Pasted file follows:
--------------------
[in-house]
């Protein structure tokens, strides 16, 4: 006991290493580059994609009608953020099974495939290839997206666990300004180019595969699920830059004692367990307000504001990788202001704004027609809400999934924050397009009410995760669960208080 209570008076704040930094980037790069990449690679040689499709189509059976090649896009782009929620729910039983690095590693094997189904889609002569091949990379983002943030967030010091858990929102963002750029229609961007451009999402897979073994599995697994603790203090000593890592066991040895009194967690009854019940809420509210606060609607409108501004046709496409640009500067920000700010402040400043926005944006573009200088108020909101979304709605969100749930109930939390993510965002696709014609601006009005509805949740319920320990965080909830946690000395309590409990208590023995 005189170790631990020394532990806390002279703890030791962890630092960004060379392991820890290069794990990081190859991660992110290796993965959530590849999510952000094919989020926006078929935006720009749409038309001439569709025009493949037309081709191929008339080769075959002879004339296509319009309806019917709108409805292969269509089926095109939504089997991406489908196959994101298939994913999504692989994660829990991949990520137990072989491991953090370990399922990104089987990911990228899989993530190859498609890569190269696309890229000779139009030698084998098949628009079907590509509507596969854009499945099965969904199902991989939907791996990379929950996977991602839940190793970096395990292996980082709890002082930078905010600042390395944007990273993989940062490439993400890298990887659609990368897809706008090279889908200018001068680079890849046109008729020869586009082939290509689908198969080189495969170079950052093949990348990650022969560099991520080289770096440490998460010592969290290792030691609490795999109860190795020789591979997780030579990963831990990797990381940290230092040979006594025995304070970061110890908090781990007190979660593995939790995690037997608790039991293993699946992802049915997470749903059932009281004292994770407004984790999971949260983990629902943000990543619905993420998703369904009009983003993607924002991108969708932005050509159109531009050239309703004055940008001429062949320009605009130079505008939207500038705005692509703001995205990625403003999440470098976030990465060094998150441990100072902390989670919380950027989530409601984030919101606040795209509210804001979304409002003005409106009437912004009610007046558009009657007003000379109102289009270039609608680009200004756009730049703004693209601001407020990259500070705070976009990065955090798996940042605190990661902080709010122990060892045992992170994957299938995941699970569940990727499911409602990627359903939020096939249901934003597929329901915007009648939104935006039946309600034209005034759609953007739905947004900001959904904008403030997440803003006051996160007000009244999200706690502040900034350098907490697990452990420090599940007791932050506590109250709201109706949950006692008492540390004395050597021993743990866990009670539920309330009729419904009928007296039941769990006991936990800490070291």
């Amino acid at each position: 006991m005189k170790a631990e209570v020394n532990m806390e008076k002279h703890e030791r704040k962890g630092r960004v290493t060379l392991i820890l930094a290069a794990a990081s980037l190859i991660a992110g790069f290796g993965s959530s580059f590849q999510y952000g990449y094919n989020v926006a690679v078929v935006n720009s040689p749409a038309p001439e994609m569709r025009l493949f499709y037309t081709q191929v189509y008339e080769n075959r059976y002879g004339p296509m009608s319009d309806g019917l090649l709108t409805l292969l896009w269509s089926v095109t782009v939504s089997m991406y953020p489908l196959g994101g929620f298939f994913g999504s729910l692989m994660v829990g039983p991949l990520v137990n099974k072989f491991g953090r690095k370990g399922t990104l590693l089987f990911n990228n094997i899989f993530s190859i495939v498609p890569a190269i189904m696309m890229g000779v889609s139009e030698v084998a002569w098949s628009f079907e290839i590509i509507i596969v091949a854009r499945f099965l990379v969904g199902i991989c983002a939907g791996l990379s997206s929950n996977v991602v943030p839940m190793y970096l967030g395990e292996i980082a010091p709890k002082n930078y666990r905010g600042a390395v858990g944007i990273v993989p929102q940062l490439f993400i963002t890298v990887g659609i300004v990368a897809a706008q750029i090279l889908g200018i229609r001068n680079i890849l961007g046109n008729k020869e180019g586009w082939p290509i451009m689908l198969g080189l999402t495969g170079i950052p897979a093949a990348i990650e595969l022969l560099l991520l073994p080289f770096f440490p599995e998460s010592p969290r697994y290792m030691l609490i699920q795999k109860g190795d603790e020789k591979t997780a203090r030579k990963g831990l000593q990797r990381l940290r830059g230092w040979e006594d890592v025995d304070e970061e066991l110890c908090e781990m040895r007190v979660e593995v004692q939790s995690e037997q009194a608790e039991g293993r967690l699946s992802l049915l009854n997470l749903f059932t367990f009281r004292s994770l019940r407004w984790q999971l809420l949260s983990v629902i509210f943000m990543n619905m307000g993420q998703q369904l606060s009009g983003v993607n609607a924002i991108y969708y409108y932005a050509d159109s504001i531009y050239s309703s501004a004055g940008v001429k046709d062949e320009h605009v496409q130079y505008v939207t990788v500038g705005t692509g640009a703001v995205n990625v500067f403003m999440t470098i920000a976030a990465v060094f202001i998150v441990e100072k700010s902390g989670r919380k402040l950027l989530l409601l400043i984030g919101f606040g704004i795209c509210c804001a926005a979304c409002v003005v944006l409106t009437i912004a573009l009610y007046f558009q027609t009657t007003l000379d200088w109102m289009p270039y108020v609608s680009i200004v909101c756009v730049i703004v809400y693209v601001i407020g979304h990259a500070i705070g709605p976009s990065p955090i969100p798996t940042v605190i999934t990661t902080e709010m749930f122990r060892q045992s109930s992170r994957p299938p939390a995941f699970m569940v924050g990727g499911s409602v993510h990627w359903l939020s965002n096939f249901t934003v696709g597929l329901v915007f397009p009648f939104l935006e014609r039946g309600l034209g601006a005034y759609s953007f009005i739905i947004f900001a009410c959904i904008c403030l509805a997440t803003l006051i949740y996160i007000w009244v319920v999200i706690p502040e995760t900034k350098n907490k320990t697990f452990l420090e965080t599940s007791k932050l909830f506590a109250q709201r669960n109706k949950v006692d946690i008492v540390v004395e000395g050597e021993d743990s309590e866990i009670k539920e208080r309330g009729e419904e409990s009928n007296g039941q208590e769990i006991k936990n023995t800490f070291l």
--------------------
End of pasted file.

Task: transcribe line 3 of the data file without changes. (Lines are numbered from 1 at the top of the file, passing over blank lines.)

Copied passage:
């Amino acid at each position: 006991m005189k170790a631990e209570v020394n532990m806390e008076k002279h703890e030791r704040k962890g630092r960004v290493t060379l392991i820890l930094a290069a794990a990081s980037l190859i991660a992110g790069f290796g993965s959530s580059f590849q999510y952000g990449y094919n989020v926006a690679v078929v935006n720009s040689p749409a038309p001439e994609m569709r025009l493949f499709y037309t081709q191929v189509y008339e080769n075959r059976y002879g004339p296509m009608s319009d309806g019917l090649l709108t409805l292969l896009w269509s089926v095109t782009v939504s089997m991406y953020p489908l196959g994101g929620f298939f994913g999504s729910l692989m994660v829990g039983p991949l990520v137990n099974k072989f491991g953090r690095k370990g399922t990104l590693l089987f990911n990228n094997i899989f993530s190859i495939v498609p890569a190269i189904m696309m890229g000779v889609s139009e030698v084998a002569w098949s628009f079907e290839i590509i509507i596969v091949a854009r499945f099965l990379v969904g199902i991989c983002a939907g791996l990379s997206s929950n996977v991602v943030p839940m190793y970096l967030g395990e292996i980082a010091p709890k002082n930078y666990r905010g600042a390395v858990g944007i990273v993989p929102q940062l490439f993400i963002t890298v990887g659609i300004v990368a897809a706008q750029i090279l889908g200018i229609r001068n680079i890849l961007g046109n008729k020869e180019g586009w082939p290509i451009m689908l198969g080189l999402t495969g170079i950052p897979a093949a990348i990650e595969l022969l560099l991520l073994p080289f770096f440490p599995e998460s010592p969290r697994y290792m030691l609490i699920q795999k109860g190795d603790e020789k591979t997780a203090r030579k990963g831990l000593q990797r990381l940290r830059g230092w040979e006594d890592v025995d304070e970061e066991l110890c908090e781990m040895r007190v979660e593995v004692q939790s995690e037997q009194a608790e039991g293993r967690l699946s992802l049915l009854n997470l749903f059932t367990f009281r004292s994770l019940r407004w984790q999971l809420l949260s983990v629902i509210f943000m990543n619905m307000g993420q998703q369904l606060s009009g983003v993607n609607a924002i991108y969708y409108y932005a050509d159109s504001i531009y050239s309703s501004a004055g940008v001429k046709d062949e320009h605009v496409q130079y505008v939207t990788v500038g705005t692509g640009a703001v995205n990625v500067f403003m999440t470098i920000a976030a990465v060094f202001i998150v441990e100072k700010s902390g989670r919380k402040l950027l989530l409601l400043i984030g919101f606040g704004i795209c509210c804001a926005a979304c409002v003005v944006l409106t009437i912004a573009l009610y007046f558009q027609t009657t007003l000379d200088w109102m289009p270039y108020v609608s680009i200004v909101c756009v730049i703004v809400y693209v601001i407020g979304h990259a500070i705070g709605p976009s990065p955090i969100p798996t940042v605190i999934t990661t902080e709010m749930f122990r060892q045992s109930s992170r994957p299938p939390a995941f699970m569940v924050g990727g499911s409602v993510h990627w359903l939020s965002n096939f249901t934003v696709g597929l329901v915007f397009p009648f939104l935006e014609r039946g309600l034209g601006a005034y759609s953007f009005i739905i947004f900001a009410c959904i904008c403030l509805a997440t803003l006051i949740y996160i007000w009244v319920v999200i706690p502040e995760t900034k350098n907490k320990t697990f452990l420090e965080t599940s007791k932050l909830f506590a109250q709201r669960n109706k949950v006692d946690i008492v540390v004395e000395g050597e021993d743990s309590e866990i009670k539920e208080r309330g009729e419904e409990s009928n007296g039941q208590e769990i006991k936990n023995t800490f070291l």